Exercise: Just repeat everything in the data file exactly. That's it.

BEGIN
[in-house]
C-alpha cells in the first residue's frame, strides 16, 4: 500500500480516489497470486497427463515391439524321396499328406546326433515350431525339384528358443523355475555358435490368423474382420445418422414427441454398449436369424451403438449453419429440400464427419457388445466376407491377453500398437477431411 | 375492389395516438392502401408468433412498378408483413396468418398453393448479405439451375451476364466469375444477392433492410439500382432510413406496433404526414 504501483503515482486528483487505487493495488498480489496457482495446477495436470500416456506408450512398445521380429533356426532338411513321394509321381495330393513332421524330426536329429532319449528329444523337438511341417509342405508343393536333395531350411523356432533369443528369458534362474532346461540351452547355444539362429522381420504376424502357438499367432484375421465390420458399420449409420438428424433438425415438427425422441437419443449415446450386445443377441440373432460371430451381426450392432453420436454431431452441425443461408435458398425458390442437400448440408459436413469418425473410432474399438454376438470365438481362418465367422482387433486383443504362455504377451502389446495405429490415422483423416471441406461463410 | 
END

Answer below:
[in-house]
C-alpha cells in the first residue's frame, strides 16, 4: 500500500480516489497470486497427463515391439524321396499328406546326433515350431525339384528358443523355475555358435490368423474382420445418422414427441454398449436369424451403438449453419429440400464427419457388445466376407491377453500398437477431411 | 375492389395516438392502401408468433412498378408483413396468418398453393448479405439451375451476364466469375444477392433492410439500382432510413406496433404526414 504501483503515482486528483487505487493495488498480489496457482495446477495436470500416456506408450512398445521380429533356426532338411513321394509321381495330393513332421524330426536329429532319449528329444523337438511341417509342405508343393536333395531350411523356432533369443528369458534362474532346461540351452547355444539362429522381420504376424502357438499367432484375421465390420458399420449409420438428424433438425415438427425422441437419443449415446450386445443377441440373432460371430451381426450392432453420436454431431452441425443461408435458398425458390442437400448440408459436413469418425473410432474399438454376438470365438481362418465367422482387433486383443504362455504377451502389446495405429490415422483423416471441406461463410 | 